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Re: DrSclafani answers some questions

Postby CD » Thu Mar 06, 2014 5:30 pm

Happy Birthday Dr. Salvatore Sclafani. May you live a long and wonderful life. Take care, CD
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Re: DrSclafani answers some questions

Postby tomaxok » Thu Mar 27, 2014 7:13 am

Dr Sclafani which is the total cost of ccsvi procedure?
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Re: DrSclafani answers some questions

Postby drsclafani » Thu Mar 27, 2014 7:39 pm

tomaxok wrote:Dr Sclafani which is the total cost of ccsvi procedure?

This not the correct forum for commercial discussion. This is is for discussion of important issue and concerns related to ccsvi

Write to me personally at
Ccsviliberation@gmail.com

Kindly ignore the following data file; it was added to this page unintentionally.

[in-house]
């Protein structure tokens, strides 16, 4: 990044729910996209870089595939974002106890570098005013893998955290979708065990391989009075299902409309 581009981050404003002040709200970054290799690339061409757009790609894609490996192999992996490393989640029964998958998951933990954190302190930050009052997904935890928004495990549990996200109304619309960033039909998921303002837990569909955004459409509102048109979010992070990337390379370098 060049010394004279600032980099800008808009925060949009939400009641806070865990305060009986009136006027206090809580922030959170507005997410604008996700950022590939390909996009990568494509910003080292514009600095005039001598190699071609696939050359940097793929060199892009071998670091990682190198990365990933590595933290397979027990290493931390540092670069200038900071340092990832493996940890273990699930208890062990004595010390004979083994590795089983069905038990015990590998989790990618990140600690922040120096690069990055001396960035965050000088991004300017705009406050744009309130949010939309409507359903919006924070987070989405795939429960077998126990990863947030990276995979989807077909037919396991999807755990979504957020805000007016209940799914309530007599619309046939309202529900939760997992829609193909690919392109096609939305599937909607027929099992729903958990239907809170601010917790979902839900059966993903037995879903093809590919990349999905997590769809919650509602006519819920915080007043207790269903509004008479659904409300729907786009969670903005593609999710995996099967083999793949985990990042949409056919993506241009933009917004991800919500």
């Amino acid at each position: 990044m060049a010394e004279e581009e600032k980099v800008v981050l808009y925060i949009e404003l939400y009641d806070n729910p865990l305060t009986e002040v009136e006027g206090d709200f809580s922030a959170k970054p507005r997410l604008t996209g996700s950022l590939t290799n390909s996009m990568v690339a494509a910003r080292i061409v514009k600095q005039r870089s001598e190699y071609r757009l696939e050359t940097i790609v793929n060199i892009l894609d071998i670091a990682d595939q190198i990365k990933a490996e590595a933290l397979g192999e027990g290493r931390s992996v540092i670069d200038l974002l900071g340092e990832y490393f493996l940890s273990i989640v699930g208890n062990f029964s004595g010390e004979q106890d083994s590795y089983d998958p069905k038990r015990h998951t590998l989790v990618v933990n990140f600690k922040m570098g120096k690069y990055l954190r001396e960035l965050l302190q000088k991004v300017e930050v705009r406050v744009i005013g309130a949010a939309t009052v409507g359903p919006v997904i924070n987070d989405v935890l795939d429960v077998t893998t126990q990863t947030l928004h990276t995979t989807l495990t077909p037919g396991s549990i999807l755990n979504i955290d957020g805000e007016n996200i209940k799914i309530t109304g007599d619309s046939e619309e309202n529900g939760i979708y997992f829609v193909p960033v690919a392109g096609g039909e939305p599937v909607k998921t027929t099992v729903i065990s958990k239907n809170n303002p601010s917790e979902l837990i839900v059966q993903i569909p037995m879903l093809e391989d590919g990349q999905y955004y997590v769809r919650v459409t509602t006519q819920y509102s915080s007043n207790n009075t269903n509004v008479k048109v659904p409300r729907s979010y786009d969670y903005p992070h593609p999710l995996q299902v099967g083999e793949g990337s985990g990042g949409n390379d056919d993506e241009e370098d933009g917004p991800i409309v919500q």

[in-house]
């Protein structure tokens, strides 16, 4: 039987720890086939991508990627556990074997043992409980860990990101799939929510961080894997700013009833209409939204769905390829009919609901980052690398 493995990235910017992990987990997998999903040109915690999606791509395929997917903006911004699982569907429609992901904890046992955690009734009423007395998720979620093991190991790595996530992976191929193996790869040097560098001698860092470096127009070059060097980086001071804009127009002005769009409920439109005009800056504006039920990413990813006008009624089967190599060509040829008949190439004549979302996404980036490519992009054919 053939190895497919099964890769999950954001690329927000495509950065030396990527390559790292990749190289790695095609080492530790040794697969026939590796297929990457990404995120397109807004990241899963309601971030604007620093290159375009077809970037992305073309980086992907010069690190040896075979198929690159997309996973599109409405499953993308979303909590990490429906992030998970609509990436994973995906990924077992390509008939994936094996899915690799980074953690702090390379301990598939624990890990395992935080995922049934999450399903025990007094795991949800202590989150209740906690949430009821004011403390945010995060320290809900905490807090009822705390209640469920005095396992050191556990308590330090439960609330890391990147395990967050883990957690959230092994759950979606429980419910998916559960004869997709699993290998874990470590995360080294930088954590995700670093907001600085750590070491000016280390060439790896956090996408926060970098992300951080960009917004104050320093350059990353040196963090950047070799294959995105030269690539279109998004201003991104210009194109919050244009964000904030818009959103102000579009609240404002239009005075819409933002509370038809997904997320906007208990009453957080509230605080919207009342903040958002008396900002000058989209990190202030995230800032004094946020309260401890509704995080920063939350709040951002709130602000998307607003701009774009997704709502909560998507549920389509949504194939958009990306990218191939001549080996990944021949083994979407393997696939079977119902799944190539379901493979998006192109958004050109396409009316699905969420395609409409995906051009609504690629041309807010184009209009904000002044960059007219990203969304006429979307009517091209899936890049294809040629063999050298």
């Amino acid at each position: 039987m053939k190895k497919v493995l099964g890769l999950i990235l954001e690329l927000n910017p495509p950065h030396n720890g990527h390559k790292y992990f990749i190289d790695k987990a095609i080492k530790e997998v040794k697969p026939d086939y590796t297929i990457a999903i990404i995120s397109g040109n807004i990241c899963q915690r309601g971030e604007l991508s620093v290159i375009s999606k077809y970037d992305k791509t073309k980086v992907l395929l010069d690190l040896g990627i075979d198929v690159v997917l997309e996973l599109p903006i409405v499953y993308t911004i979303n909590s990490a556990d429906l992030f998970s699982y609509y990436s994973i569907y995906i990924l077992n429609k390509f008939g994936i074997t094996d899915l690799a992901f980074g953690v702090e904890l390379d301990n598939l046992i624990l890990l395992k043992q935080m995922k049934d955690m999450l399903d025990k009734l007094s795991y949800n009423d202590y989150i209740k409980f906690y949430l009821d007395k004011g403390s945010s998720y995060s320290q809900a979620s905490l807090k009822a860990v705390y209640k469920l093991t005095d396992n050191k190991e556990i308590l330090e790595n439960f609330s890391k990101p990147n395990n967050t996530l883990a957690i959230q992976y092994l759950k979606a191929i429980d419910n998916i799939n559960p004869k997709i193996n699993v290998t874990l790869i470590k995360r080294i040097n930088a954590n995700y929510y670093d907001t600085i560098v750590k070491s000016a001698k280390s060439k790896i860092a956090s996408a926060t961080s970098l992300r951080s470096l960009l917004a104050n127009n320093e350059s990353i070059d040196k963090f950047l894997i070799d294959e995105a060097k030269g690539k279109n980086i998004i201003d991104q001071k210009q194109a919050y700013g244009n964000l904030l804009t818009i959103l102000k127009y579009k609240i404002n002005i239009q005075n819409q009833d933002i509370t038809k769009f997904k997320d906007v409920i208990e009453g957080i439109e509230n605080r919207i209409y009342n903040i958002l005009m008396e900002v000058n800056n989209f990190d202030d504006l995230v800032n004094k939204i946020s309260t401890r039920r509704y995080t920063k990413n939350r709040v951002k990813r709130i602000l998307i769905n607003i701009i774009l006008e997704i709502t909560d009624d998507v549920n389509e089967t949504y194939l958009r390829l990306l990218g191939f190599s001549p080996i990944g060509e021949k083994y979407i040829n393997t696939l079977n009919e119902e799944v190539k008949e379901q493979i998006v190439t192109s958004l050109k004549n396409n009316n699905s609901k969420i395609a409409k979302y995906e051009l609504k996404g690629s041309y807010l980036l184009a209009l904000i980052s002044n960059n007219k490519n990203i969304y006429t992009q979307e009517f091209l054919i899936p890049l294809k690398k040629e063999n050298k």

And I will explain all to you
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Re: DrSclafani answers some questions

Postby Cece » Wed Apr 09, 2014 4:32 am

http://www.reddit.com/r/science/comment ... ents_with/

Over on reddit, I did a search to see if CCSVI has ever been discussed there.
Indeed it has…and by a psclafani…which does NOT stand for Professor Sclafani…

Interestingly, the venous strictures warrant the treatment regardless of any MS connection.
Death is always a possibility in any decision we make. I think that the afflicted are looking for life to be a possibility too.
It is exciting medicine like this that makes me wish I had followed in his footsteps.